For dense area, we found a number of unique pathways that only appeared in genes/SNPs with a negative effect. Among those genes, most were described in the functional analyses of previously published MD GWAS32,47,48, such as MKL1/MRTFA (rs73169097 – negative ‘null’ cluster SNP) and MTMR11 (rs11205303), both of which have dense phenotype-increasing effect but are protective against breast cancer. The potential tumour-inhibiting and tumour-promoting role of MKL1 was previously acknowledged in ref. 47. MTMR11 is negatively associated with both dense area and percent density (but as a result of LD clumping it is an instrument only for dense area). It appears to be involved in phosphoinositides/phosphatidylinositol metabolism pathways, which are also implicated in cancer. For percent density, the genes in negative clusters were also previously described in published functional analyses—OTUD7B (rs12048493) and ZNF703 (rs4286946)48,49. Interestingly, the positive outlier in non-dense area instruments is also mapped to ZNF703 (rs75772194), which is also associated with breast size49. The complete overview of cluster/genes/pathways is available in Supplementary Data 2325.

Direct effects of mammographic density and childhood body size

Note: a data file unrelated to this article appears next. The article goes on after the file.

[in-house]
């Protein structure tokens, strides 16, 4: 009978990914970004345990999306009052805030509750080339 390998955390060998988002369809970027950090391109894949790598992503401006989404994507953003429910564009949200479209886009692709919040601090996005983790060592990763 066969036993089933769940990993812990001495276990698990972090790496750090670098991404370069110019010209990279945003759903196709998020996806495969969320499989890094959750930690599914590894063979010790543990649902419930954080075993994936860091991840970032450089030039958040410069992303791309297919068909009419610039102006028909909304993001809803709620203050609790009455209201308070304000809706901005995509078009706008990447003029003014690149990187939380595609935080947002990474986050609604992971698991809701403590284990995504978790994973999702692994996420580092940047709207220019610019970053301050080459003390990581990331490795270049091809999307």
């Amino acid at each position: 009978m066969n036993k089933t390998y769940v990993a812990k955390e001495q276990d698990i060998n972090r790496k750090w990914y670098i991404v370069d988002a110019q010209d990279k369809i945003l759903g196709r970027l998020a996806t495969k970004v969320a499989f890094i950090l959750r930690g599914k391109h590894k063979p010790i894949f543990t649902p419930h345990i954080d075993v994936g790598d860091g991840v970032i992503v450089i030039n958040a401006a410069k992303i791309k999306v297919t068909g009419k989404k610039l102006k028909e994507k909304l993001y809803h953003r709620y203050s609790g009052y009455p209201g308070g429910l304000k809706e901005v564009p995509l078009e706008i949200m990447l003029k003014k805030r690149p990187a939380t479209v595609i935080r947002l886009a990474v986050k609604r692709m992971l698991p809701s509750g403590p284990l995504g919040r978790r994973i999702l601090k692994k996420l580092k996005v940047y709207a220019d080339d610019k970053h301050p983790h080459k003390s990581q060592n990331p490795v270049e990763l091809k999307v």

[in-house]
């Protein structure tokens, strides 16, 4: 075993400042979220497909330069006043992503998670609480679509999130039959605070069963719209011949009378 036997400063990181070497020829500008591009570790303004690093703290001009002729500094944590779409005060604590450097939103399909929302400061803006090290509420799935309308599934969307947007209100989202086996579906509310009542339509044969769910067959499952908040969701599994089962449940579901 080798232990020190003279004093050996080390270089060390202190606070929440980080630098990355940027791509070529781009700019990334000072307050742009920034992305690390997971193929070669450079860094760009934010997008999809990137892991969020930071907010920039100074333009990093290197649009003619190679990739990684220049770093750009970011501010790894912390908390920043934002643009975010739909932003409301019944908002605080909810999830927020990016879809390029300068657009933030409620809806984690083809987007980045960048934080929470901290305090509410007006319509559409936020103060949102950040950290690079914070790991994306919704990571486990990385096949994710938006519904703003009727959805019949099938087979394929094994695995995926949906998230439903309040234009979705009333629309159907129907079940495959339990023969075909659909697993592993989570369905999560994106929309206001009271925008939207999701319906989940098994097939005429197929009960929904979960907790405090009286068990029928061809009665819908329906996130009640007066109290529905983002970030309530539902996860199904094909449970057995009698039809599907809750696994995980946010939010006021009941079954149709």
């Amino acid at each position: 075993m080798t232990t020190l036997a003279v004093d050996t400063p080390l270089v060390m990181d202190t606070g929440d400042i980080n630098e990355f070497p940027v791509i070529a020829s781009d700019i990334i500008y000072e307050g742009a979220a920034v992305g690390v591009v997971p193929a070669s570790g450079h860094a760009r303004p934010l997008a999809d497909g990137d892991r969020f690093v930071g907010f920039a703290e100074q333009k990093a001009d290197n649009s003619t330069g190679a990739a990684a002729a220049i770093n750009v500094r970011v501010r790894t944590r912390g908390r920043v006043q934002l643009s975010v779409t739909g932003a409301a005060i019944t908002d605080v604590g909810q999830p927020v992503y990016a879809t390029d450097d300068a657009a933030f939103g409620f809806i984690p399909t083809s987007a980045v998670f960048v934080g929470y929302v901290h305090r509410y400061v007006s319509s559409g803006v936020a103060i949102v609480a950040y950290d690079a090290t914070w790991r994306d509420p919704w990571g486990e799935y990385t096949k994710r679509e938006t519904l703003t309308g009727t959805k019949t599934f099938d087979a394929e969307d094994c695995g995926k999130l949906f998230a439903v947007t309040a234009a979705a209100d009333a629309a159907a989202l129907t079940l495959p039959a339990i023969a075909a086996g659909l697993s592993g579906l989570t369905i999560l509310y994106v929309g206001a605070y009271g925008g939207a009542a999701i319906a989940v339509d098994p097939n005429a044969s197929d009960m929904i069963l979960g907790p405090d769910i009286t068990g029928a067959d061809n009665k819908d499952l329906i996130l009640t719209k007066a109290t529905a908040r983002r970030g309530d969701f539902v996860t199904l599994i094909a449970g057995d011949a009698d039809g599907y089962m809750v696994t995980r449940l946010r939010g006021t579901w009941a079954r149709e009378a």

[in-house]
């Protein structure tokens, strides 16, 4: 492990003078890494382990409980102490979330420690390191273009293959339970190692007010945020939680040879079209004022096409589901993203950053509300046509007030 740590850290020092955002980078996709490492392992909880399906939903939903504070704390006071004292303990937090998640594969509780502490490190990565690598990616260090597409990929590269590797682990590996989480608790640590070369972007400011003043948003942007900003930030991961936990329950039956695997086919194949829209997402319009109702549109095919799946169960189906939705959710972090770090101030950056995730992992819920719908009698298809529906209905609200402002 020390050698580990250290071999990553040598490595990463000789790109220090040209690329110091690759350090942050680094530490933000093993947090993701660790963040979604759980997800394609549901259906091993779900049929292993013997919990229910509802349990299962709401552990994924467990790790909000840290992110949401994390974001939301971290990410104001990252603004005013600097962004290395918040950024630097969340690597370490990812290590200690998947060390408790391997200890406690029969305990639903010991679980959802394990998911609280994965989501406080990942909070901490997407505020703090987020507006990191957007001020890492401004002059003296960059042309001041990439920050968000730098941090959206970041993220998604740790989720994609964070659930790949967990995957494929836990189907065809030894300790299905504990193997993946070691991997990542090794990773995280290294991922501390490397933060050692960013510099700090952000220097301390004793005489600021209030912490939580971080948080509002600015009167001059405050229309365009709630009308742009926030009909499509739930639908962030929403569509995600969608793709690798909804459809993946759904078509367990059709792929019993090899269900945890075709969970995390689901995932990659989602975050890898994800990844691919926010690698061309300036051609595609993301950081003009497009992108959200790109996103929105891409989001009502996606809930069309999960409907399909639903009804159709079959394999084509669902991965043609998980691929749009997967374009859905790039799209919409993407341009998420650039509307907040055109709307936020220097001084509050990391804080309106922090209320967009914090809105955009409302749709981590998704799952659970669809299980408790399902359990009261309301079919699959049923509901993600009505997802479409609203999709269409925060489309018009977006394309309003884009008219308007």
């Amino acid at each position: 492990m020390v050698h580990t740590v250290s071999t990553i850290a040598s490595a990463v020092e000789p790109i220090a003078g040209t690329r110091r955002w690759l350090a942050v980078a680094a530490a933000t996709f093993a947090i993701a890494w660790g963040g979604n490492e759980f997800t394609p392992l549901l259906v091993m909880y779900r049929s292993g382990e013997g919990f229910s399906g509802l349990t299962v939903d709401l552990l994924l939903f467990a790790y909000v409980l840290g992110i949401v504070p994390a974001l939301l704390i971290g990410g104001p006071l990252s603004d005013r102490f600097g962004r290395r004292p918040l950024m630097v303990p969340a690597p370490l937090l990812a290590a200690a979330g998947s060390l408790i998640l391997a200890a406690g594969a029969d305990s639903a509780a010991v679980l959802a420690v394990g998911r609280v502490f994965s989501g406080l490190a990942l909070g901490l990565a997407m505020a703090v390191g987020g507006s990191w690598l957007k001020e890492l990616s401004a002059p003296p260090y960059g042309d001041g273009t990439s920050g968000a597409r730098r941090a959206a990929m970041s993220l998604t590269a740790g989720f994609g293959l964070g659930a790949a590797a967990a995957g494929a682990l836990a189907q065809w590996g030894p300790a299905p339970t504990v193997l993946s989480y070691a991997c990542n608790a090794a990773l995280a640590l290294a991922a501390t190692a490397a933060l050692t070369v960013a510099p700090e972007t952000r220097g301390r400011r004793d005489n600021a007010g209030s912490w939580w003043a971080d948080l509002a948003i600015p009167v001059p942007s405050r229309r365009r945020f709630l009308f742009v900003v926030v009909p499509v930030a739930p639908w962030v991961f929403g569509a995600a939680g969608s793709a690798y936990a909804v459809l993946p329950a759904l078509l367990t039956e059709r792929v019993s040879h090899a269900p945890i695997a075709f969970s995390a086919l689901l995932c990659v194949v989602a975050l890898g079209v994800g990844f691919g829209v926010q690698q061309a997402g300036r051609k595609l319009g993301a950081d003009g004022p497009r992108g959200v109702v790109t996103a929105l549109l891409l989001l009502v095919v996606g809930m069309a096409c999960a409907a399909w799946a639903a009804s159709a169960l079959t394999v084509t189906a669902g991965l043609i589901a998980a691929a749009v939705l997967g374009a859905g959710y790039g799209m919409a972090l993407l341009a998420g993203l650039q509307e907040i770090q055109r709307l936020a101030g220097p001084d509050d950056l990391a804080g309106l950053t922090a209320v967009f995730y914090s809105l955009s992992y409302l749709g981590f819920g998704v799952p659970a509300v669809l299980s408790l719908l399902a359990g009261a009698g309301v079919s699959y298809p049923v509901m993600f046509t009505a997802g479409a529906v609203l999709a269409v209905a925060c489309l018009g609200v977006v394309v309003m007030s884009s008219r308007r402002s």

In the earlier sections, we reviewed the total effect of MD phenotypes on breast cancer risk (Fig. 3a) and explored it using various sensitivity analyses. In this section, we dissect the direct effects of childhood body size and MD phenotypes on breast cancer risk using MVMR (analysis #4 in Table 1 and Fig. 1). In Fig. 3b (Supplementary Data 11), we see the direct effect of MD on breast cancer accounting for childhood body size, presented alongside the total effect for comparison. There is evidence of a positive direct effect from the dense area on all breast cancer subtypes. The point estimates are similar to those of the total effect, but with more precise confidence intervals. There is evidence of a negative effect from non-dense area on Luminal B1 and triple-negative subtypes, while the effects on other samples have been further attenuated towards the null. For percent density, the magnitude of effect and the uncertainty around the point estimate is reduced in MVMR analysis, with little evidence for an effect of PD on all breast cancer subtypes when accounting for childhood body size. It should be noted that IVW MVMR estimates may also be potentially biased by pleiotropy in the same way as total effect estimates in univariable MR.